I recommend Because of Winn-Dixie to anyone who enjoys lovely writing and charming characters, and especially to those who love a middle grade novel that appears simple on the surface but hides a complex, intricately woven message within the depths of its pages. If you have a child in your life, read Because of Winn-Dixie aloud to him or her. You’ll be so glad you did! (Oh, and if you like films based on children’s literature, the movie adaptation of Because of Winn-Dixie is incredibly well done.)

Jessica Love rejoices over THE OPPOSITE OF HALLELUJAH by Anna Jarzab

Tell me: Do you have a favorite middle grade novel?


14 thoughts on “Bookanista Rec: BECAUSE OF WINN-DIXIE

  1. Rachel says:

    Did you know I’ve NEVER read this one? I hadn’t heard of it until the movie and by then I was much older than the appropriate age (and I have trouble getting into middle grade books for some reason). I really ought to pick it up at the library. It sounds great. I adored CHARLOTTE’S WEB growing up and LEMONY SNICKET (who, btw, I get to hear speak on Oct 27th since I’m helping out @Boston Book Fest, whee!), as well as many other classic MGs….but never WD! Guess i have to change that, huh? Thanks so much for the review, Katy!

  2. Crystal Schubert says:

    I read this a couple years ago and loved it. The Litmus Lozenges are still one of my favorite things ever fictionally invented… that whole thread really stuck in my brain.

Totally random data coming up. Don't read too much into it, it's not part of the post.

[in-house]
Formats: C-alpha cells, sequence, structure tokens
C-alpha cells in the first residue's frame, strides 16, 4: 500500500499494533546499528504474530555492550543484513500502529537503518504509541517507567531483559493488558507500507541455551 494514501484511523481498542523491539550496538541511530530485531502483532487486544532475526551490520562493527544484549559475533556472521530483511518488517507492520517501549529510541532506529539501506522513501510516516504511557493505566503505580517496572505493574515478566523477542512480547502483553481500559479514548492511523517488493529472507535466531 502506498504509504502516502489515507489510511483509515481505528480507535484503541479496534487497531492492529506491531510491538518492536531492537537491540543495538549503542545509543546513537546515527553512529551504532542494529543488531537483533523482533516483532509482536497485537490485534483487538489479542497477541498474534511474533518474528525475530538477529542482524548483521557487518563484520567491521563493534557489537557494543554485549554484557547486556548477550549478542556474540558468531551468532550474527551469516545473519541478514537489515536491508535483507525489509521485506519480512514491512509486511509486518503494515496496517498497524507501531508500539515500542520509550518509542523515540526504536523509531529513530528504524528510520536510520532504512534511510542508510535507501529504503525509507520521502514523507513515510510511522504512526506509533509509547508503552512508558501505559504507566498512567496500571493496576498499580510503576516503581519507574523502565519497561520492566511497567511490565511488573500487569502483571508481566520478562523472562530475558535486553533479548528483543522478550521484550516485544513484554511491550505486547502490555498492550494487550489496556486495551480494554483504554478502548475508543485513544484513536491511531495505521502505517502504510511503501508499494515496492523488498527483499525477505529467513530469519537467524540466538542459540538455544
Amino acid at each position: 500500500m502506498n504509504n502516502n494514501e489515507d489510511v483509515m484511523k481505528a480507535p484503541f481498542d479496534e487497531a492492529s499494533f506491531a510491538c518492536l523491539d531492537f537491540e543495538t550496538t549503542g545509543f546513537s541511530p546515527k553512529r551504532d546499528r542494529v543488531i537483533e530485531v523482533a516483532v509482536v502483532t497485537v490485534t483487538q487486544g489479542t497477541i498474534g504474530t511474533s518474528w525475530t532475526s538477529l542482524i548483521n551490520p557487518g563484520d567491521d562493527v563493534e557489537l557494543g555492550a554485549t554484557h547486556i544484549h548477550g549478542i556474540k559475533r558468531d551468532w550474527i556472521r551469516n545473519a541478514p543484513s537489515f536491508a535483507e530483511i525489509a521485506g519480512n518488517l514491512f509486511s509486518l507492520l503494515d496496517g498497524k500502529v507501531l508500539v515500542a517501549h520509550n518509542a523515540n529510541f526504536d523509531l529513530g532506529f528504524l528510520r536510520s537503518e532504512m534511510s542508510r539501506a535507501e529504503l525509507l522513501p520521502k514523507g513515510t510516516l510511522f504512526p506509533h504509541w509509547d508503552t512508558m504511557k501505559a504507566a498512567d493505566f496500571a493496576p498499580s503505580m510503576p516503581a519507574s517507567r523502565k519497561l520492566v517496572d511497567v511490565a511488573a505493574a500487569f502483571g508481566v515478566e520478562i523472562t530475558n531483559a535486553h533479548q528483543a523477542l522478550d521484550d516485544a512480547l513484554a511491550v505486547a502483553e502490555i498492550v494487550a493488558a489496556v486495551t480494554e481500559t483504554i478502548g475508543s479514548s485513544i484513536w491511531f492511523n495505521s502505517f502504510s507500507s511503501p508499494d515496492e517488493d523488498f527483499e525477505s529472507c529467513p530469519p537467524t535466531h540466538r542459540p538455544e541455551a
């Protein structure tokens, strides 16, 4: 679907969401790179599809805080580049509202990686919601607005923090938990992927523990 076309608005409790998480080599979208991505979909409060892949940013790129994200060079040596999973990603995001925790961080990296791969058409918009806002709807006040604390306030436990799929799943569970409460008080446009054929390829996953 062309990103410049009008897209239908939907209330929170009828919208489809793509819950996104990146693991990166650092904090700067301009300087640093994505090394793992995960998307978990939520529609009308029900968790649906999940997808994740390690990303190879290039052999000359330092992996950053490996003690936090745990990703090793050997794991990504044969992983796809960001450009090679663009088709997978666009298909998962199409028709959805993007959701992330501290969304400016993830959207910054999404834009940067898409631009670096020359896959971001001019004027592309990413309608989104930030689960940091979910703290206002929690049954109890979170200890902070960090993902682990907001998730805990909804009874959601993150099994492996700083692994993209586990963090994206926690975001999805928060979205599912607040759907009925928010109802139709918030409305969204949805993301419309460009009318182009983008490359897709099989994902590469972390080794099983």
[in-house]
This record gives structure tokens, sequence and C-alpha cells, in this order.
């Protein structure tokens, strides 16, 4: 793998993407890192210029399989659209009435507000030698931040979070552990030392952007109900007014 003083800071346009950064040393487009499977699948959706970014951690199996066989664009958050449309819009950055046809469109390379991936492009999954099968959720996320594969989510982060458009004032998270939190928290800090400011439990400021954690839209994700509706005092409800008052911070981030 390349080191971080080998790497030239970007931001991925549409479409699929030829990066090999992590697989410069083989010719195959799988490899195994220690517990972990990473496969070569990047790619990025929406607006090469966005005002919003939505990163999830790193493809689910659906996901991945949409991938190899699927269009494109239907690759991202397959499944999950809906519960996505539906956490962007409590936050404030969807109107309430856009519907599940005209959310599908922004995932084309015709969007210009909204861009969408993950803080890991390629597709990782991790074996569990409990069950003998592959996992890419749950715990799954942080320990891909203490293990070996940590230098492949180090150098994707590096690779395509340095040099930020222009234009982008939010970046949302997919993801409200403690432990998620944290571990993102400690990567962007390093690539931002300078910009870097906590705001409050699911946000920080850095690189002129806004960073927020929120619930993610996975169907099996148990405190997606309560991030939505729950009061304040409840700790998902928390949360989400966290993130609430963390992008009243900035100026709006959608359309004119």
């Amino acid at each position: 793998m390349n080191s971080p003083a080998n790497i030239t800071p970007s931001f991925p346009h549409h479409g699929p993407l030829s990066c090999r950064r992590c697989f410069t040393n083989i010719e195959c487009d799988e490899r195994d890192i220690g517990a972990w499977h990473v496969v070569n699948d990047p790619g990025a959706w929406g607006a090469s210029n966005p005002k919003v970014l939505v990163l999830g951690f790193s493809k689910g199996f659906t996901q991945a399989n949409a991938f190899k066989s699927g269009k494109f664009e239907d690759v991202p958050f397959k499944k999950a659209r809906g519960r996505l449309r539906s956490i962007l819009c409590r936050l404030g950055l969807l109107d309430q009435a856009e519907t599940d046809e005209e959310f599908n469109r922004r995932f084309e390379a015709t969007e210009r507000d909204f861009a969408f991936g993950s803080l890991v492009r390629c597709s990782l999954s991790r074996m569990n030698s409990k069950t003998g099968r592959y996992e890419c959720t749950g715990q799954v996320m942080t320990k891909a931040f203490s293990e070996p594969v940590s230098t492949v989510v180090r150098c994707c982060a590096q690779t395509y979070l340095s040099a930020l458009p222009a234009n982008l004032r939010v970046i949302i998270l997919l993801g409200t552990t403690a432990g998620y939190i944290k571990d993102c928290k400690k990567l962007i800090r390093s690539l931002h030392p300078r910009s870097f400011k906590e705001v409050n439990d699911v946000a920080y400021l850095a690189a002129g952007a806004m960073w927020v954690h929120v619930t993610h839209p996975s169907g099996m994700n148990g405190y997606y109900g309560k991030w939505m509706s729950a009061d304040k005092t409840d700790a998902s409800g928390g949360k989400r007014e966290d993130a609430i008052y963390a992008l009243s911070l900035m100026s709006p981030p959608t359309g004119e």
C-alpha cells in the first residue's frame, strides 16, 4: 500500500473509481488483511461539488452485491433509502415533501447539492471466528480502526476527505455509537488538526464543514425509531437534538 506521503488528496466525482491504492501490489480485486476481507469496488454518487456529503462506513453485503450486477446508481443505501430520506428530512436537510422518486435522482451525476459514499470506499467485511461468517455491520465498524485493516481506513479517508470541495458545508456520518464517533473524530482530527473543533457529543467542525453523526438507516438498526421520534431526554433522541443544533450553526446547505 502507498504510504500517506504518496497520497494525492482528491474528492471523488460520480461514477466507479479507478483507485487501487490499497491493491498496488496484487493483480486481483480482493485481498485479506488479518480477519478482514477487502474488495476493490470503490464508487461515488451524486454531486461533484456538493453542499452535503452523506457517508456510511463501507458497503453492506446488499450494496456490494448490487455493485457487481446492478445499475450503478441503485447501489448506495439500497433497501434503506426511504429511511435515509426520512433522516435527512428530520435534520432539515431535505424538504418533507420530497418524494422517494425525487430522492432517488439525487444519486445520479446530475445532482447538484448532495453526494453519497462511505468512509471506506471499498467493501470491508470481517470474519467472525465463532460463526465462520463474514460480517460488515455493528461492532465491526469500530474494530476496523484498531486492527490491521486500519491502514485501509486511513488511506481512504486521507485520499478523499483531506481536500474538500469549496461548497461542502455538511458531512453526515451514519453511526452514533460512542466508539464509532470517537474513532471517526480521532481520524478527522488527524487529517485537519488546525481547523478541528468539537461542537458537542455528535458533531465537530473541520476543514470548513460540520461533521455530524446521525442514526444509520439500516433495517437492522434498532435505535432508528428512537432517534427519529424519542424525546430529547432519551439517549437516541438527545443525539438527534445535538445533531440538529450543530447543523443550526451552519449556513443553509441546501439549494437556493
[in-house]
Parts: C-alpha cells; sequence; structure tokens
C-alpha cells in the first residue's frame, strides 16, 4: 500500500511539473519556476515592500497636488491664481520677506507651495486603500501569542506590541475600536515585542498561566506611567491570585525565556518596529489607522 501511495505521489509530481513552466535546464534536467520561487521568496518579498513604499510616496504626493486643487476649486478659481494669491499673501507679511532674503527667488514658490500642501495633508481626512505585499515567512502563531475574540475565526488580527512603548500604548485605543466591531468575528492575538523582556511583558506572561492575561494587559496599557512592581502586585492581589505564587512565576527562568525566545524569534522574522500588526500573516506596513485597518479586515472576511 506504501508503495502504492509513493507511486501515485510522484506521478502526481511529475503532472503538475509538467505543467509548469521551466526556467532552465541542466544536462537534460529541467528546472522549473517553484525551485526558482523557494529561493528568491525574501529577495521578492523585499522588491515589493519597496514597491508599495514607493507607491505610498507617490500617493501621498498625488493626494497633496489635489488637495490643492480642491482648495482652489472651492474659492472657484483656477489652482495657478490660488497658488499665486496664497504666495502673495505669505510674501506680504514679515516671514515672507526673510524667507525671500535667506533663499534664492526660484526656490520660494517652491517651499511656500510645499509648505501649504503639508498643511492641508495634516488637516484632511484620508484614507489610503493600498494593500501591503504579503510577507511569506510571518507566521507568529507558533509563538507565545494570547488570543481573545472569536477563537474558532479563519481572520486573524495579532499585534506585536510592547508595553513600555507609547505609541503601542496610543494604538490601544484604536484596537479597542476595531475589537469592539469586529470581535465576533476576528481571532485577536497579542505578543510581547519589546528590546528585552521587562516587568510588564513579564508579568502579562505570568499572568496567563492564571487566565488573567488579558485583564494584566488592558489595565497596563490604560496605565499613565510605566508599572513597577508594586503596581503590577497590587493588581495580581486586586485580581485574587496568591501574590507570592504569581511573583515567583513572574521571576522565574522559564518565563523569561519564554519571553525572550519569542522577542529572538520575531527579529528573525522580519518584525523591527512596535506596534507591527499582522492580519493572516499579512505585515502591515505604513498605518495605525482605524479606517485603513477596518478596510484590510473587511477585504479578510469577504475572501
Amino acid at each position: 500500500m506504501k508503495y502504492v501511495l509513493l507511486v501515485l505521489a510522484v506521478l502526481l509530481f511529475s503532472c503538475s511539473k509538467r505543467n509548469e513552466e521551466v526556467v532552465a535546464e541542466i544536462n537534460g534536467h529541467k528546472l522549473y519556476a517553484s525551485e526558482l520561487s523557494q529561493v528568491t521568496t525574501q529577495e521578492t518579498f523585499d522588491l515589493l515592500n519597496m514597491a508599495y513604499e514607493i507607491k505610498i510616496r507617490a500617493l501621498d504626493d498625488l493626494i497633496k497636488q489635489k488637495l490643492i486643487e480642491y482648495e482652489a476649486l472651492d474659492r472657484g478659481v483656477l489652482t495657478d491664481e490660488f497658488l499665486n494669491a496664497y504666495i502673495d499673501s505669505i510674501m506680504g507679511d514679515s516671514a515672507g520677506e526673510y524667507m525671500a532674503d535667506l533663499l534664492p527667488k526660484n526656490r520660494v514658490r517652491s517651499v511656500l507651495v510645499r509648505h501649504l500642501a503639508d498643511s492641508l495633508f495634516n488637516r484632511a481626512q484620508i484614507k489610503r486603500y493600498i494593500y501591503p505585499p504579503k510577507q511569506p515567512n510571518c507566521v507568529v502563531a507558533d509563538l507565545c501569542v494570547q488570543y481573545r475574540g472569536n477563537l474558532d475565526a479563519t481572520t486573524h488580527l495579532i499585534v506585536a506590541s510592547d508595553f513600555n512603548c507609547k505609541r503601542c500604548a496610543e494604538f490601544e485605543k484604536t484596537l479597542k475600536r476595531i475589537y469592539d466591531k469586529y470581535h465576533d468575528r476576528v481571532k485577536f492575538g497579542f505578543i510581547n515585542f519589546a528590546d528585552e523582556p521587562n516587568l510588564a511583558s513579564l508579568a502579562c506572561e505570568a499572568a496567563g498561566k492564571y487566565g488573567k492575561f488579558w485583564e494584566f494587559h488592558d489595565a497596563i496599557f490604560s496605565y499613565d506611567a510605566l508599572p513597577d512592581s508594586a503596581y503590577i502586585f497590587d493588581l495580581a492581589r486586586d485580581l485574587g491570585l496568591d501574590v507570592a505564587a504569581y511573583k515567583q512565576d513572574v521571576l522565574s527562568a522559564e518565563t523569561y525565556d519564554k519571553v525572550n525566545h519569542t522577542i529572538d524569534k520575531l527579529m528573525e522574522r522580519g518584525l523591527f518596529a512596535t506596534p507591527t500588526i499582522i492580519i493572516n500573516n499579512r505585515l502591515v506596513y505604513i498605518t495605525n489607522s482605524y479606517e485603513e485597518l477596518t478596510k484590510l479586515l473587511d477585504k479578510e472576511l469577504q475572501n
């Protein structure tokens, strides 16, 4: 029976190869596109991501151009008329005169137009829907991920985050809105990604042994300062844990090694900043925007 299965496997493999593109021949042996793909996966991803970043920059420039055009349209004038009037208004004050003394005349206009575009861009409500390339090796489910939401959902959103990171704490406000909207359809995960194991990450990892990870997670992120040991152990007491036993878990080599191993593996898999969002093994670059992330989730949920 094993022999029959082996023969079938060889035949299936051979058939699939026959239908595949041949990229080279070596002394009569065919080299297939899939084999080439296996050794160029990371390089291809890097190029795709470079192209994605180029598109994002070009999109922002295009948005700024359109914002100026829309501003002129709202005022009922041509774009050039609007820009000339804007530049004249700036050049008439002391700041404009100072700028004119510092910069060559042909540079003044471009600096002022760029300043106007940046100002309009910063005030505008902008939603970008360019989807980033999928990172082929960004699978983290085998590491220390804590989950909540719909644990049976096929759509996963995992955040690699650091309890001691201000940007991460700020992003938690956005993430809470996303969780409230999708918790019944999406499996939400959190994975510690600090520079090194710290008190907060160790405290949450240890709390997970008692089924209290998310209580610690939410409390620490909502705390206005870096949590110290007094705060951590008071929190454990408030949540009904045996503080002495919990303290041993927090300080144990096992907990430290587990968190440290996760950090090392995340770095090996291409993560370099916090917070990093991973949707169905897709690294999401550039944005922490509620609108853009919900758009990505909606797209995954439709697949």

3. Jaime Morrow says:

    I haven’t read this one yet, but I have seen the movie and really enjoyed it. I love seemingly simple stories with much deeper truths tucked inside. THE TALE OF DESPEREAUX by Kate DiCamillo is like that too. 🙂 Thanks for sharing your thoughts on this!

    • katyupperman says:

      Now that I’ve read WINN-DIXIE, I totally want to read DESPEREAUX. Kate DiCamillo has sold me on her wonderful characterizations and lovely writing. Definitely read WINN-DIXIE if you get the chance, Jaime. The movie is very true to the book, so if you like one, you’ll most likely enjoy the other.

  4. Temre Beltz says:

    Such a wonderful and thoughtful review, Katy! Thank you so much for this. I completely agree that it is a seemingly simple story that rings of so much truth and beauty that I felt like I was a sponge just soaking up every encounter that Opal had. I couldn’t get enough 🙂 Otis is my favorite too! I think I need to see the movie just to see how he was portrayed – he was so incredibly vivid in my mind. I think one thing I really carried away from it is making sense of sorrow and finding the beauty in loss, mistakes, and even misunderstandings. I think this will be one of those books I reread every few years. I definitely need to read more of Kate DiCamillo’s books!

    • katyupperman says:

      So, Otis is played by Dave Matthews in the movie, which is pretty perfect in my opinion. It was cool to watch him play his guitar and sing to the animals, and very authentic considering his musical background. I thought he did a great job portraying Otis’s quiet depth. And yes, I’m looking forward to reading more from Kate DiCamillo as well. Her style is very much my taste. 🙂

  5. Elodie says:

    I usually don´t read a lot of MG but this sounds great! I need to check the French translation for my niece and nephew 😀 Thanks so much for sharing, Katy!